Tatar emigration into the East Asia in the 20th century
(Russian State University for Humanities)
This paper focuses on a history of Tatar migration to China before Russian Revolution following its flow into different parts of East Asia (Korea, Japan, Shanghai) after it, explains the reasons of migration (at the first as labor migration, next merchandizing, last as emigrants without nationality), facts of contradictions and ideological struggles inside of the Diaspora between leaders. This paper is based on results of my PhD research investigating archival materials from Japanese, Russian archives, Tatar emigrants periodicals, especially newspaper «Milly Bairaq» (1935-1945, Mukden) that are kept in Japanese archives and at the first time openly researched myself, individual emigrants' letters and diaries. I argue that Tatar migration became a big partner of Japanese government in «Islamic policy» carrying out over the East-Asian region. The main results of cultural and political aspects of the partnership were, besides of surviving Tatar culture from Soviet and Chinese assimilation, an official accepting Turk-Tatar and Muslim cultures as well as Islamic religion in Japan and Korea, an intercultural intellectual exchange of two different civilizations - Confucian and Islamic. Moreover, I argue that Tatar Diaspora itself was able to create a strong organizing structure which let it save national identity and keep national model of nation according the Gayz Ishaki' «Idel-Ural state» concept. The Tatar migration on the East Asia evaluated from Muslim community of labor migrants through emigrants' community with Muslim identity (Russian muslims) to a centralized society over the region with strong national Turk-Tatar identity. The dream to recover the Tatar nation-state was not able come true. But experience to organize nation in emigration with exterritorial status could help Tatar emigrants who re-move to new places over the world to find their new homes and keep national identity till present time. In framework of «personal history» approach, stories of Tatar emigrants' families are pictured the global view on transnational history of Tatar migration in 20th century.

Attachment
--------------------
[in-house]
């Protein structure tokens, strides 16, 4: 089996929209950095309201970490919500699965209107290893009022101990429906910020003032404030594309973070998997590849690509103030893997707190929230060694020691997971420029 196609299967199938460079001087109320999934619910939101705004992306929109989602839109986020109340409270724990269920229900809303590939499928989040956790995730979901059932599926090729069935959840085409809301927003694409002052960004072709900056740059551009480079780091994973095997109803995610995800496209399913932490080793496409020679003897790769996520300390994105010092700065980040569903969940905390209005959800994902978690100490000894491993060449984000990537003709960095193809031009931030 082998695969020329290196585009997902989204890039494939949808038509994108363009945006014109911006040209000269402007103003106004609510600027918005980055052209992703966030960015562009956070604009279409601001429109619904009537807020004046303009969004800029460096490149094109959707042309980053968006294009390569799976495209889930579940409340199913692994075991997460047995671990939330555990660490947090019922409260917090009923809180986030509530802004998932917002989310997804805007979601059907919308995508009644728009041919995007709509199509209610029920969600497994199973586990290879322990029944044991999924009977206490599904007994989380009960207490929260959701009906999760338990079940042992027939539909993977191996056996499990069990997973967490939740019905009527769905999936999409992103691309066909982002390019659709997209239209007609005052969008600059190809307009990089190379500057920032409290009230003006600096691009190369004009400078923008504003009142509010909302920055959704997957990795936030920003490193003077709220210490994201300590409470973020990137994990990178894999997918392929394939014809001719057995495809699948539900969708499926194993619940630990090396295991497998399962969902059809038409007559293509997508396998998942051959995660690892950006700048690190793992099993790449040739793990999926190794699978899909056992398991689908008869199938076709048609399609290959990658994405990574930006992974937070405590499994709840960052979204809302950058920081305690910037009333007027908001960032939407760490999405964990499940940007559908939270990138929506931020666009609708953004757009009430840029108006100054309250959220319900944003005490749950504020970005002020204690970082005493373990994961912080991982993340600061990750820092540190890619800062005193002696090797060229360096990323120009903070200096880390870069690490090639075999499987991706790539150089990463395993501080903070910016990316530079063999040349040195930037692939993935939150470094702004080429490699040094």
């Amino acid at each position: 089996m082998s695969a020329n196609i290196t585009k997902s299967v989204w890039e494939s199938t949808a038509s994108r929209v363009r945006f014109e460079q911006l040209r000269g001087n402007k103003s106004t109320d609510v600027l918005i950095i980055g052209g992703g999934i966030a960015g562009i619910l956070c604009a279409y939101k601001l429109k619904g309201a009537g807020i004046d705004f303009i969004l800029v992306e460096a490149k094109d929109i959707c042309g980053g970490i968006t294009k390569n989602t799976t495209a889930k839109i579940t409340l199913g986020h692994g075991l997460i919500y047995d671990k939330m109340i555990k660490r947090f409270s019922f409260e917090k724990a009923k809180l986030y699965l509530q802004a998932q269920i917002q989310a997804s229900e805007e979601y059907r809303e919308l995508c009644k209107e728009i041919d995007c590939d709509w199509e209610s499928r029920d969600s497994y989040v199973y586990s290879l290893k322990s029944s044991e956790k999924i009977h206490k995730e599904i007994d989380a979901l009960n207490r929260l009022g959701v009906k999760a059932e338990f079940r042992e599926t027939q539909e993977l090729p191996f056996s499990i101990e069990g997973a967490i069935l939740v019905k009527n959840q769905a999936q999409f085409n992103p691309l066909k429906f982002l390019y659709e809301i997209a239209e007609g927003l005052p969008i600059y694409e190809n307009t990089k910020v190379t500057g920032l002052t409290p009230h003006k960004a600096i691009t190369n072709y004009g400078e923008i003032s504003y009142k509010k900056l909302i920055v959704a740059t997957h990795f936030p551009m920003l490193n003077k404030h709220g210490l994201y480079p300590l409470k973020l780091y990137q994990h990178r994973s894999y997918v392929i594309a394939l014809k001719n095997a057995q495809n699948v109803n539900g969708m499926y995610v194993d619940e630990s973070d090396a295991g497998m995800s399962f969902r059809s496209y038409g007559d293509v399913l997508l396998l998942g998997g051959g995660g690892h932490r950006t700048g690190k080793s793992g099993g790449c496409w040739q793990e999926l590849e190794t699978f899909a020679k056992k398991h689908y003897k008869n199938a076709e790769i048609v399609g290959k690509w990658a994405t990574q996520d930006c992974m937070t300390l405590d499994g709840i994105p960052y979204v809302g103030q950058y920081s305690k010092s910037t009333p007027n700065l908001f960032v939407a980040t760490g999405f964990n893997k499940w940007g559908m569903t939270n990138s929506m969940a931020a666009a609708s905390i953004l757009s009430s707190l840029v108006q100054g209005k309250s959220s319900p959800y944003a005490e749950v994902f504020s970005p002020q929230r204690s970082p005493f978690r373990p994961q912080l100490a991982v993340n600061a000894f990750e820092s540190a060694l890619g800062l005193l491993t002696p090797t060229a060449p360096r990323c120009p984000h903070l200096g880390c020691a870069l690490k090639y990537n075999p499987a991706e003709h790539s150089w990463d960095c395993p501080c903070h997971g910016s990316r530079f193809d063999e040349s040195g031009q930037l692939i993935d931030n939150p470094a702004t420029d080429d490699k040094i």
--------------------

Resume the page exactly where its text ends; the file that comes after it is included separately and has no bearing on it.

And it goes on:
Diaspora, Migration and Resistance in Eurasia